"To underpin global economic recovery and to safeguard our energy markets, we commit to work together to develop collaborative policy responses," the group's energy ministers said in an official statement.
"We recognize the commitment of some producers to stabilize energy markets. We acknowledge the importance of international cooperation in ensuring the resilience of energy systems."
This is indeed way too vague for anyone's comfort, although some hailed G20's declaration of support for the OPEC+ cuts. Such broad support for an oil production-cutting effort is unprecedented, just like the crisis that prompted it.
Still, there is a figure for at least one G20 member: the United States.
U.S. President Trump spoke with his Mexican counterpart on Friday after Mexico refused to sign up for cuts of 400,000 bpd under the OPEC+ agreement. Following his talks with Trump, Mexico's Andres Manuel Lopez Obrador that the U.S. would implement cuts of 250,000 bpd to help Mexico, which will cut 100,000 bpd. Trump confirmed the agreement, saying Mexico will "reimburse" the U.S. when it can.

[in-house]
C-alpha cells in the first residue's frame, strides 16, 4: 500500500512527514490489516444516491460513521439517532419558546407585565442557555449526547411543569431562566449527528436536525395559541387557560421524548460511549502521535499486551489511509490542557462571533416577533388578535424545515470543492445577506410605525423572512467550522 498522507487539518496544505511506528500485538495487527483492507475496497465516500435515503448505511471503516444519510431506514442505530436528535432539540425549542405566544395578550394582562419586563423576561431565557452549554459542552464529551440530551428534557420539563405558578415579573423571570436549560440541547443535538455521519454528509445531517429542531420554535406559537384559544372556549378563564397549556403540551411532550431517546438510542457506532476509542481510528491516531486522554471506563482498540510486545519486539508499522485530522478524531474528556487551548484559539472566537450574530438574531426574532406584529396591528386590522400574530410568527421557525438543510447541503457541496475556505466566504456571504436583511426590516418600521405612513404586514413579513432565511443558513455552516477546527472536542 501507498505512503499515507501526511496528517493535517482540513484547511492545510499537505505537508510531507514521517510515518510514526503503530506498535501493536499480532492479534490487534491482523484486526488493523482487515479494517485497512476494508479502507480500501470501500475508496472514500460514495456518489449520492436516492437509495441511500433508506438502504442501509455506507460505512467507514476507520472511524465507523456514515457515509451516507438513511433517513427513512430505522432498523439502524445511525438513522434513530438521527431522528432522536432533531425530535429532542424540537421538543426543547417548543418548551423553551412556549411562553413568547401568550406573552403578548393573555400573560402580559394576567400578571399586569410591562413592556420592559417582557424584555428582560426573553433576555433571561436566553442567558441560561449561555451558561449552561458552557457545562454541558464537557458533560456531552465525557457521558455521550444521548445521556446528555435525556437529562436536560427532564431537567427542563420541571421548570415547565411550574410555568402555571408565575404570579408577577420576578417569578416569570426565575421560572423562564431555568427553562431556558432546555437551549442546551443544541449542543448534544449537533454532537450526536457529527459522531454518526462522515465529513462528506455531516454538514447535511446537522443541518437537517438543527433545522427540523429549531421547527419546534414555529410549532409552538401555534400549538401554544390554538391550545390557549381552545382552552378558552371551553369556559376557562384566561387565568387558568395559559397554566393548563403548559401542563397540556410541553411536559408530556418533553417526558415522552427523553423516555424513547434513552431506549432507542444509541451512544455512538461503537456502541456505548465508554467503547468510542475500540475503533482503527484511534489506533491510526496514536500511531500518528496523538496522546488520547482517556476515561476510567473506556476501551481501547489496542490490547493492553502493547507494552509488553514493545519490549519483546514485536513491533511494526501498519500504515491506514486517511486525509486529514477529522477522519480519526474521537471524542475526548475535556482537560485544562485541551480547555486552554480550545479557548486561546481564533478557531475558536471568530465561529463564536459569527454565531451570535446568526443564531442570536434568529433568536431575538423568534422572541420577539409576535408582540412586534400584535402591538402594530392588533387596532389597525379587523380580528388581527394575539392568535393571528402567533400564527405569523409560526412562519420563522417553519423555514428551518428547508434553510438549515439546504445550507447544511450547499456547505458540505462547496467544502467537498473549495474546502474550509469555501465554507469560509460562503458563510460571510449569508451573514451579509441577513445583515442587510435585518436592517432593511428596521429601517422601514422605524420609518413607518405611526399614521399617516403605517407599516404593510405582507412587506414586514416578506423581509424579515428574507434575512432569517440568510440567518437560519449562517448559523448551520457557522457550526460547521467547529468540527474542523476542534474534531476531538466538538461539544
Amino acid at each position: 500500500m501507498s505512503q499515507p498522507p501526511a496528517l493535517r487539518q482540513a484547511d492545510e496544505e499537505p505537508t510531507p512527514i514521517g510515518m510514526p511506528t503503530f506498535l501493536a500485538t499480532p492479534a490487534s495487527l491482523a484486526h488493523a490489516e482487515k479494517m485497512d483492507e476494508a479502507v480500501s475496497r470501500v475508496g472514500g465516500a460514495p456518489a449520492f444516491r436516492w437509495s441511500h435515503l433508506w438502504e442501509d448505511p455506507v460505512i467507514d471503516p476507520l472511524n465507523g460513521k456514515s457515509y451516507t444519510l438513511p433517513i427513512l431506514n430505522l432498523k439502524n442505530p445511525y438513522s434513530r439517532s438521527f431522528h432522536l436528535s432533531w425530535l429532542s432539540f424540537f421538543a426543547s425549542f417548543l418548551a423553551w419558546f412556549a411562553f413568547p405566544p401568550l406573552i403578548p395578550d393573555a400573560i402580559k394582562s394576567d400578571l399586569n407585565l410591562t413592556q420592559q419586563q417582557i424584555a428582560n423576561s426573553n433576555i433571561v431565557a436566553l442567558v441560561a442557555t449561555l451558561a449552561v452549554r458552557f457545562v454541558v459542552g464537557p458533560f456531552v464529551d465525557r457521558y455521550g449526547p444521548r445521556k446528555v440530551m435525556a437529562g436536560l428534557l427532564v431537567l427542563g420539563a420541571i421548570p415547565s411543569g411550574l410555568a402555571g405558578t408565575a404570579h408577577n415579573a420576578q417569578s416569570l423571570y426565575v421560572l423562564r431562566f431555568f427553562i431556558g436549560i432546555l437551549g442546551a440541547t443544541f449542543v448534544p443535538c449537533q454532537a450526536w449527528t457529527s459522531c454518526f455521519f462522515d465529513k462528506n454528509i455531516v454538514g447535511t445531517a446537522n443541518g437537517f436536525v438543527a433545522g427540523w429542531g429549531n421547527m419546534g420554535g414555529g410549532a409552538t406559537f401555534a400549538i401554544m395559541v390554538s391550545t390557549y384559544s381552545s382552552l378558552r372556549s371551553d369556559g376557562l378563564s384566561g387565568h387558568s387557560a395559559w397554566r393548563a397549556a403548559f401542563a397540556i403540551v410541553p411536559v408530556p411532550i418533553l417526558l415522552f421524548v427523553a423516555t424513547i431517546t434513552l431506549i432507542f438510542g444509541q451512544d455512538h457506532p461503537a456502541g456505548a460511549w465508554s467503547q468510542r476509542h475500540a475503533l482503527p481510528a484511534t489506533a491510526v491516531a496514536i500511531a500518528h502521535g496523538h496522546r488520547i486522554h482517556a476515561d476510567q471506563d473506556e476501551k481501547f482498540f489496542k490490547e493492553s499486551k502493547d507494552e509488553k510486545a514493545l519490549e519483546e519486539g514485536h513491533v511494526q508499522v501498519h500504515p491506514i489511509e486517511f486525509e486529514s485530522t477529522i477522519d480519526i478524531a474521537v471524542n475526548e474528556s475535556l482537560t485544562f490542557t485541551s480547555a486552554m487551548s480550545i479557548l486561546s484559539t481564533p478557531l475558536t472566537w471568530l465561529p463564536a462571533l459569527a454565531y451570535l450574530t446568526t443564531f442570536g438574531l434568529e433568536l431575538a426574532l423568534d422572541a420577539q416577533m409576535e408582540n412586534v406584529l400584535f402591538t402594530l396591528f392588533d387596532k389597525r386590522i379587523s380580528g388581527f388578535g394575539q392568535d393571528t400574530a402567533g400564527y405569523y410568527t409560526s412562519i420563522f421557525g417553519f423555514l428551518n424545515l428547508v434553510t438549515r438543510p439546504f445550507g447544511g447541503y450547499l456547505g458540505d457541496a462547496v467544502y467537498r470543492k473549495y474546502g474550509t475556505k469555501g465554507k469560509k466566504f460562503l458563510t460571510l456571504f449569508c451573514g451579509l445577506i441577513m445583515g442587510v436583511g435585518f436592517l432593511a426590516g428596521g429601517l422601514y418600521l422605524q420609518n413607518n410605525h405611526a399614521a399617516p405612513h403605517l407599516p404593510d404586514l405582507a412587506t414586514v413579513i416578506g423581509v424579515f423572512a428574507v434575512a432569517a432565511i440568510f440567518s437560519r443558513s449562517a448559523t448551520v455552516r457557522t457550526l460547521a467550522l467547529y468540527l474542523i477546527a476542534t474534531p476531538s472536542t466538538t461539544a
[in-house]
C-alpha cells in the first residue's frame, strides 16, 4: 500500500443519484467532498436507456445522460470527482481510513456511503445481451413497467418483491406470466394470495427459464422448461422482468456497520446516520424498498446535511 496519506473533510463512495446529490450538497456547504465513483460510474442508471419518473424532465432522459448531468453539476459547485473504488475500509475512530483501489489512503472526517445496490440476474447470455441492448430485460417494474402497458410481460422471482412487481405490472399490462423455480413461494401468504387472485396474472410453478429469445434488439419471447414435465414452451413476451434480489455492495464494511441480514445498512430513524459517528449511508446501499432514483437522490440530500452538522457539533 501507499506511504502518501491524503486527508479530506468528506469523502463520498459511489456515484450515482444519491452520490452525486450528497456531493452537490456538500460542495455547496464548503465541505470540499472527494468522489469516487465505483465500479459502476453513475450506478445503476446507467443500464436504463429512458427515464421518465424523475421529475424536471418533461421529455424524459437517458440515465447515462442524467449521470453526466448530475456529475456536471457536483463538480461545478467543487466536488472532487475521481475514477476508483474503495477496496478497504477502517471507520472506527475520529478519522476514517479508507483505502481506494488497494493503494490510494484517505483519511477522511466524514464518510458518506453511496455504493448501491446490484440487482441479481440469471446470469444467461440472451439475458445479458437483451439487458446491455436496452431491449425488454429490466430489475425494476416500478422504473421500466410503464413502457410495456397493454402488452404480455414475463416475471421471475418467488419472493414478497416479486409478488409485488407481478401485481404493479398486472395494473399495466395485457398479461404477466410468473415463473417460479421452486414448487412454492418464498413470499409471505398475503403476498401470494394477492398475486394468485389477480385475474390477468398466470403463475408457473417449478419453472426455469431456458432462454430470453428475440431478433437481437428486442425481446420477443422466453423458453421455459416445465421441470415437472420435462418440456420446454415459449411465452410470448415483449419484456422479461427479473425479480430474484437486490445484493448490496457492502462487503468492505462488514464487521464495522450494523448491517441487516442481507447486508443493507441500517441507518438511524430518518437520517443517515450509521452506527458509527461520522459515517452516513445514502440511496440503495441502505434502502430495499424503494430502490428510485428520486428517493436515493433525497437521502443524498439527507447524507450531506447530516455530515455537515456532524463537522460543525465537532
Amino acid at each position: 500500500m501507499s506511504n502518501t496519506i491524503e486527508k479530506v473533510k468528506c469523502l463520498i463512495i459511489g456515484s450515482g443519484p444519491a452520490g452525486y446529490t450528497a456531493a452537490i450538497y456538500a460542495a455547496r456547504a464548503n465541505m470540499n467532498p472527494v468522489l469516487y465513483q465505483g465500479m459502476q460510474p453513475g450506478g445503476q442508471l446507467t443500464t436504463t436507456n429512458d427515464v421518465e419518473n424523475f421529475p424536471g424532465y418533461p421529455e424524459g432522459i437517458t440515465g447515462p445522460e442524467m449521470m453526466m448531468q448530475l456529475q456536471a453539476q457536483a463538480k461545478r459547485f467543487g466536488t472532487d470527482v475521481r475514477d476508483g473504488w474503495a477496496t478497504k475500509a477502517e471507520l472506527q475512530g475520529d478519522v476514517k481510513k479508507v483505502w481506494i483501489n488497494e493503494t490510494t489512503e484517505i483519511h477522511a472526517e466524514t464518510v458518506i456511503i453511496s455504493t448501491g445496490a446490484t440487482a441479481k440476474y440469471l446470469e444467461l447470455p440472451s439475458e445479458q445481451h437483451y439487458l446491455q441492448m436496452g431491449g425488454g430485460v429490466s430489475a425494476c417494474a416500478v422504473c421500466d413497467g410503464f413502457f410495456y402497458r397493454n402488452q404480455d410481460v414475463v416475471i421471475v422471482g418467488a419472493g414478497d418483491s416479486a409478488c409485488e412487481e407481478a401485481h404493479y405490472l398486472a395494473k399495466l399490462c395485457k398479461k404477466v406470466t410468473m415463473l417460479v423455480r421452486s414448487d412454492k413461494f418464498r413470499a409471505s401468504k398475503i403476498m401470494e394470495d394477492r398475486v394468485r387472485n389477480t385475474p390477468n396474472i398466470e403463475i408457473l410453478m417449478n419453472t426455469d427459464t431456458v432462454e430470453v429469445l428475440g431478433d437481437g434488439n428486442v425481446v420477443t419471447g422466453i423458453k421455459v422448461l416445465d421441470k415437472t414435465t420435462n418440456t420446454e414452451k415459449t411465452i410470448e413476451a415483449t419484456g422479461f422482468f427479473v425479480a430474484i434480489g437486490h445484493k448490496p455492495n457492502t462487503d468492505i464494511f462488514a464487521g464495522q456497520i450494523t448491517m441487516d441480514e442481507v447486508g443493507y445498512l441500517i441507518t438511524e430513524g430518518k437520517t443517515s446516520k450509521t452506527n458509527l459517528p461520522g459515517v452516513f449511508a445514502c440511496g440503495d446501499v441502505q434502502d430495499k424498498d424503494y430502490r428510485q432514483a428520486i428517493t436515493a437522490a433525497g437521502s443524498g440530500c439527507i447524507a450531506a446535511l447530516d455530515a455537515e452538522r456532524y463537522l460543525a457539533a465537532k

Besides these 250,000 bpd, U.S. oil production could be lowered by as much as 2 million bpd by the end of the year, Energy Secretary Dan Brouillette said at the G20 meeting, as by the Financial Times.
"This is a time for all nations to seriously examine what each can do to correct the supply/demand imbalance," Brouillette said in what could be seen as a departure from the official White House position until recently that the U.S. did not need to cut oil production on purpose because low prices would force a decline in production anyway.